The Importance of being Observant; an excerpt from my book ‘A Lone Furrow’

Bertha Loch near Perth. Mr Nasty was fishing from within the trees at the far left hand end.

Good policing is very much about using your eyes and your ears. It’s about knowing what car is regularly parked at a specific location, or ought not to be on the go in the middle of the night; who is about at certain times and at certain locations; the opening and closing times of premises; known or suspected criminals and their usual associates and much more besides. Once the police officer is aware of what is normal, anything out of place or different is of interest. The investigating of wildlife crime can benefit from using the same principles but in a very different context. A very practical example in the late 1970s was the catching of a man intent in removing as many fat brown trout from a Perthshire stank (a loch or pond which has been stocked with trout and from which there is no entry to other fish or exit for those stocked) as he possibly could by the use of a bubble float and worm.

I had a call from the landowner, who had seen the man making towards the loch carrying a fishing rod. The elderly landowner had encountered this poacher on a number of occasions and described him as ‘a very nasty piece of work’. I knew the poacher well and was of the view that the description of him given by the gentlemanly farmer had erred very much on the side of caution. I attended with a very young colleague, ‘brand new out of the box’ sometimes being the term used to describe such a rookie officer. We parked the police van a good distance from the loch so that the sound of the engine would not alert the poacher and walked quietly up through a gully towards the south shore of the loch. The loch was about 300 yards wide and just a bit under a quarter of a mile long but we had no idea where Mr Nasty had decided to fish. About 100 metres short of the loch I signalled my young colleague to stop and indicated that I was going to creep along on my belly to the lochside to see what was what. The young officer was as yet untested in stalking and I wanted to ensure that I could see without being seen.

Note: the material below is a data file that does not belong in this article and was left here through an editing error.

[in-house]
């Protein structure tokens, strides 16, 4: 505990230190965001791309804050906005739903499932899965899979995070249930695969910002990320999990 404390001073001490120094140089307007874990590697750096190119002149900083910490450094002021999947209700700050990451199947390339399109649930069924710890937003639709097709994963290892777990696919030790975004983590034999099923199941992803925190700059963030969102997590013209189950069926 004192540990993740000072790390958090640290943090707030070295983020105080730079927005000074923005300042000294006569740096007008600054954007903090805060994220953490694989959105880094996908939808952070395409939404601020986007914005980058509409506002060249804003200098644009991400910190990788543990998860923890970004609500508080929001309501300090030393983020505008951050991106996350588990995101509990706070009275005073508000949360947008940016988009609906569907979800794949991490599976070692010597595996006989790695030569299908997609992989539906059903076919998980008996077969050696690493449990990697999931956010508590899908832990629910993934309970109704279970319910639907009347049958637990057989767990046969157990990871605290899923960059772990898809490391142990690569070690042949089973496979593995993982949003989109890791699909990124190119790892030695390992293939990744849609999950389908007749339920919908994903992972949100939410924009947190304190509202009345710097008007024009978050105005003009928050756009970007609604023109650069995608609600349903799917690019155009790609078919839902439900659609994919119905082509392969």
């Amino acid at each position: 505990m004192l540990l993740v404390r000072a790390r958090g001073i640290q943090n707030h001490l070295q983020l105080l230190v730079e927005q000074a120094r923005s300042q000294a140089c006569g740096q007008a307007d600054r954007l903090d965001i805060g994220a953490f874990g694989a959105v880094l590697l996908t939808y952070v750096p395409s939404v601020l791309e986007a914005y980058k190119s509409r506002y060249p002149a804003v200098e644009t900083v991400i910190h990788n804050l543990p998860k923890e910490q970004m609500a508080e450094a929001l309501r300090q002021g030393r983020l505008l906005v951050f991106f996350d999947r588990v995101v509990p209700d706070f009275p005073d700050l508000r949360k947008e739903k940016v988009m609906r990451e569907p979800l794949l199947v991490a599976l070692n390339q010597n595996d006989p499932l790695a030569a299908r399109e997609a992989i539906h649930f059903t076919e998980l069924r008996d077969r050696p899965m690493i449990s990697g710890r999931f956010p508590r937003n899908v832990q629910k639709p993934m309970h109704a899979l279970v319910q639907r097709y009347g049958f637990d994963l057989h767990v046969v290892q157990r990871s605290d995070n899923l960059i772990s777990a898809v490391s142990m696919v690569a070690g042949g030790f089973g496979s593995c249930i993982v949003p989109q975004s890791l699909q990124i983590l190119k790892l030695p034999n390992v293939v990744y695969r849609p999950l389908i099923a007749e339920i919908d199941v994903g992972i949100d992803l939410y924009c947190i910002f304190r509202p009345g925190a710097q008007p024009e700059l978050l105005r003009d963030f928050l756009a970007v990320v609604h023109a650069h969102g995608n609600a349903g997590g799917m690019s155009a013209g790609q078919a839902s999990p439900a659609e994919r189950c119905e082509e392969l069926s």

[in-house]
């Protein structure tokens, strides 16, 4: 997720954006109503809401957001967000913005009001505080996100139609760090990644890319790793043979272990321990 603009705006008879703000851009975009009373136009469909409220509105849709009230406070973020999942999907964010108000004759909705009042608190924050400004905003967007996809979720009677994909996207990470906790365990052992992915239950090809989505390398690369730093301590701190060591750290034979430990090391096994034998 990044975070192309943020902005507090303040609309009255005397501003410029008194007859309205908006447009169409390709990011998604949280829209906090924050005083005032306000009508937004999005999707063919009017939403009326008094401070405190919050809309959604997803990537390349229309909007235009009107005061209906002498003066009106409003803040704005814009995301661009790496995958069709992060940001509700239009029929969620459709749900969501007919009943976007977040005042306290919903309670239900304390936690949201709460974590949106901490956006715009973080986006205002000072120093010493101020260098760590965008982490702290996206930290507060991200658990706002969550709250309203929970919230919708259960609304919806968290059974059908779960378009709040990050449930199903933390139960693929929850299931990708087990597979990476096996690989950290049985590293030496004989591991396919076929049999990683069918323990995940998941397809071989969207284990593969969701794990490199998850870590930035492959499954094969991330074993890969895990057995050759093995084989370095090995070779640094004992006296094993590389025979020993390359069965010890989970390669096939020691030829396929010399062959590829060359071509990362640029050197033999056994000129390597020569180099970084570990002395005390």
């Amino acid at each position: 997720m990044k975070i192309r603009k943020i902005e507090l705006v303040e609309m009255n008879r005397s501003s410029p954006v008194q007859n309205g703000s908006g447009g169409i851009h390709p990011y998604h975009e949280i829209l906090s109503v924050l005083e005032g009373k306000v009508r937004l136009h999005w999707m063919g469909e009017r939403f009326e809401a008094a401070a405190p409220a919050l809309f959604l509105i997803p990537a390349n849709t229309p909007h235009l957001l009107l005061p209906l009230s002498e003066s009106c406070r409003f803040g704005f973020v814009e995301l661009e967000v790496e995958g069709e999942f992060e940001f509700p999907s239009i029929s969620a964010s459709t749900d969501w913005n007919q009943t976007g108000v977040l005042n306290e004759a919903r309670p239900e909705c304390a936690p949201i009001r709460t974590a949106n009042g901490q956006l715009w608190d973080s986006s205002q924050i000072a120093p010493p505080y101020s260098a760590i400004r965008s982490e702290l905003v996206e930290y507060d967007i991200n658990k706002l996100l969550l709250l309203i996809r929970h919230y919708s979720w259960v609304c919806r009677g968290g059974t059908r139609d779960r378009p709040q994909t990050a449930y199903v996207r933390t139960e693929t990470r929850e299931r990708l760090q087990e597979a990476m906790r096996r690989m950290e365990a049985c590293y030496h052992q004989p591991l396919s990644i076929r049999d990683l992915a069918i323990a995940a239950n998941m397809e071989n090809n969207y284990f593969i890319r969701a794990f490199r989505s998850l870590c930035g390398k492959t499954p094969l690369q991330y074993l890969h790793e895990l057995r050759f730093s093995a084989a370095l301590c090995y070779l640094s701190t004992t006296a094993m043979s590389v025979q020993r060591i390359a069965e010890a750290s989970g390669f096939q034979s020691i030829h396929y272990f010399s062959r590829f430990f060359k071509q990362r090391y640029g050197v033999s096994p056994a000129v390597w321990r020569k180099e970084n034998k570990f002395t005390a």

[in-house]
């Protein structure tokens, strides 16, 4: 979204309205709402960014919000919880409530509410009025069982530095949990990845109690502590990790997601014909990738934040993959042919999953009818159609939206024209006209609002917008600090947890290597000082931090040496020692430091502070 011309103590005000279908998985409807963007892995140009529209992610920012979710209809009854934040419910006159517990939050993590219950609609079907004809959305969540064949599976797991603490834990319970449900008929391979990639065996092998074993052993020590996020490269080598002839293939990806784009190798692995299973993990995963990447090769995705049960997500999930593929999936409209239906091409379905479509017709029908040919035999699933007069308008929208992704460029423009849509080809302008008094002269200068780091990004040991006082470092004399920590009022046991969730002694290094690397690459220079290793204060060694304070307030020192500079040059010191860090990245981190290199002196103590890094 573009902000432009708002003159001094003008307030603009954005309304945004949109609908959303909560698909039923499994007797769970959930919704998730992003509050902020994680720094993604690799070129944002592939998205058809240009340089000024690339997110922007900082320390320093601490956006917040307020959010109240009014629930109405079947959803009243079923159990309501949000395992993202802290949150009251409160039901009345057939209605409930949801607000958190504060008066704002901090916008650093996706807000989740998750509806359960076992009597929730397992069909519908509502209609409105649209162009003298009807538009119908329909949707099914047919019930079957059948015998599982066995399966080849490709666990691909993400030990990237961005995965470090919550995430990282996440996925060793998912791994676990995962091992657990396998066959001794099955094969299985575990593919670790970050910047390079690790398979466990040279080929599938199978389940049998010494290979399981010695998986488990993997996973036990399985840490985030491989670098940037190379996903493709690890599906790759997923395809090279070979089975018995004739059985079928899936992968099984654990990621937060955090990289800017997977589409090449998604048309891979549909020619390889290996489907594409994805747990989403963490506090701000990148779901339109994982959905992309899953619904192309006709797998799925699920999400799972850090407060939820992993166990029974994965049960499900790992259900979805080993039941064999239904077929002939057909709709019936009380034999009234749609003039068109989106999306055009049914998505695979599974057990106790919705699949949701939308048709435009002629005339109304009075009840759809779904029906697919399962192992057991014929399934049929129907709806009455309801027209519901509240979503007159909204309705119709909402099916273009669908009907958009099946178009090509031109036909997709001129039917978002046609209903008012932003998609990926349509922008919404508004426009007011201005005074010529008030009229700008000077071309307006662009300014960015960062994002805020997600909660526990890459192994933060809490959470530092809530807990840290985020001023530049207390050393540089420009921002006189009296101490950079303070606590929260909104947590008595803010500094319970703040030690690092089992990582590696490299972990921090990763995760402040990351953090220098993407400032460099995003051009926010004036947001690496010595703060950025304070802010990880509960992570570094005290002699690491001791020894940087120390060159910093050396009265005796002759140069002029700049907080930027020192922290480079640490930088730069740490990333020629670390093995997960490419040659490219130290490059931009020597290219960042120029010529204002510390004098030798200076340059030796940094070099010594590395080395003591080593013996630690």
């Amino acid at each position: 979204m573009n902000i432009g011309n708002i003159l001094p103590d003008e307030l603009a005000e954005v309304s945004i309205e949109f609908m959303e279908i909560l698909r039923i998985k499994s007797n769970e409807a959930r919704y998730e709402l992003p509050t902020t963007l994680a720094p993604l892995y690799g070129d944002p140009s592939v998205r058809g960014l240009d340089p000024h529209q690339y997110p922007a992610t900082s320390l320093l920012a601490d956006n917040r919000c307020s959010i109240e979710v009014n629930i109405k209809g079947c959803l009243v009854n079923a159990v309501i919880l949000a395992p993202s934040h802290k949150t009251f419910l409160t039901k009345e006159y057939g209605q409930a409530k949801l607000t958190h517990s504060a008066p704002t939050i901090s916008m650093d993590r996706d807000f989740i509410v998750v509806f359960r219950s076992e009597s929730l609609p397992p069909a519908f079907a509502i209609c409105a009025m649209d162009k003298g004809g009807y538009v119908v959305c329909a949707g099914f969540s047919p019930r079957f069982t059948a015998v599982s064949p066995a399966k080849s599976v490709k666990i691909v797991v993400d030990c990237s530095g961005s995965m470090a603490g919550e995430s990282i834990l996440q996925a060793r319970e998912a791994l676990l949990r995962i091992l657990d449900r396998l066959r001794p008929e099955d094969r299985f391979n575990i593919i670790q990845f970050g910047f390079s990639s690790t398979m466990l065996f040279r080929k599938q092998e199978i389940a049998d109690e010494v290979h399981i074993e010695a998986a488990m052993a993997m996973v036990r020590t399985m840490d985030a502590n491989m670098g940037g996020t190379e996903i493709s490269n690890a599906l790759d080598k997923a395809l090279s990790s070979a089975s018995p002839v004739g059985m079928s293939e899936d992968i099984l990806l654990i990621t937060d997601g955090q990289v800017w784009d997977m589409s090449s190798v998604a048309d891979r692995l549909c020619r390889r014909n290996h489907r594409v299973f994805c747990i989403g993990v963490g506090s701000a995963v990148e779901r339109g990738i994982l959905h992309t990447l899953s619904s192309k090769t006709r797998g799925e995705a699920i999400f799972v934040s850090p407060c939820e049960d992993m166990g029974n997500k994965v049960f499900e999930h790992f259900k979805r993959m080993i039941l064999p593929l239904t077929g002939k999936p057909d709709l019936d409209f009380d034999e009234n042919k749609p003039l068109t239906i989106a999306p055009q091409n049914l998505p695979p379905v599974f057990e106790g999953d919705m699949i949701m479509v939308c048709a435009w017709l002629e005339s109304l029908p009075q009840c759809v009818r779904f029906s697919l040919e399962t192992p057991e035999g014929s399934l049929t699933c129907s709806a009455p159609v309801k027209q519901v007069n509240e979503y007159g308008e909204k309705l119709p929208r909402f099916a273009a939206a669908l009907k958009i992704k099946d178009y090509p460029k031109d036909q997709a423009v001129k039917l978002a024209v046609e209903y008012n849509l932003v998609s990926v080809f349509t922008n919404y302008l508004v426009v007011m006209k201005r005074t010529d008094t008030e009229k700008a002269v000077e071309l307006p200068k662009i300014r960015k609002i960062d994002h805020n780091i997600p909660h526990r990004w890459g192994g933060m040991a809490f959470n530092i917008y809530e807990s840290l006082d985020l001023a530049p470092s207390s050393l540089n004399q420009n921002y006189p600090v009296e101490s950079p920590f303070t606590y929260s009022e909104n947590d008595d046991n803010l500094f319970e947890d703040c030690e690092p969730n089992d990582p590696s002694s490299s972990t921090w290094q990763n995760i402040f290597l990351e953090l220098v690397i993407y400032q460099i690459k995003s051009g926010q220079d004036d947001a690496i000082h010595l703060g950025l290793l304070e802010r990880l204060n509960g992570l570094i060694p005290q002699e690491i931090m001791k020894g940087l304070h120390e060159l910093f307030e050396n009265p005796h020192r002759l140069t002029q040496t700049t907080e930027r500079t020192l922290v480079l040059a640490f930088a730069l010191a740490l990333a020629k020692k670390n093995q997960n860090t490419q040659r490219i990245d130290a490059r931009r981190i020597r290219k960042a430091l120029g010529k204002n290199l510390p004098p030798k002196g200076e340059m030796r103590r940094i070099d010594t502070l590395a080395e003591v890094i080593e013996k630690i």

We were in the first week of May and I had some difficulty concentrating on our poacher because of the sounds of the wildlife in the woodland. The staccato hammering of the great-spotted woodpecker was the most noticeable. As this mechanical drumming reverberated through the wood like gunfire I couldn’t help wondering how it managed to batter on the trunk of a tree without finishing up with an incredible headache. I could hear a blackbird, the repetitive lilt of the song thrush, a robin, the soft cooing of a woodpigeon (that often sounds as if it has been interrupted before it finishes, like a poem with part of the last line missing), the impressively loud crescendo of a tiny wren, and at the side of the loch, the lovely, melodious sedge warbler.

The sound of a cuckoo, possibly just landed after its long migration from North Africa, drifted across the loch. I have read At the Water’s Edge by Sir John Lister-Kaye, a man with knowledge of wildlife second to none, and a parallel command of the English language. His eloquent description of the cuckoo in his book surpasses anything I could hope to write:

In the distance throat-pouting cuckoos would float pairs of muted minims into the air like audible smoke rings, notes that seem to hang there, directionless and slightly sinister as if, along with the hawks, cuckoos have been forbidden to sing.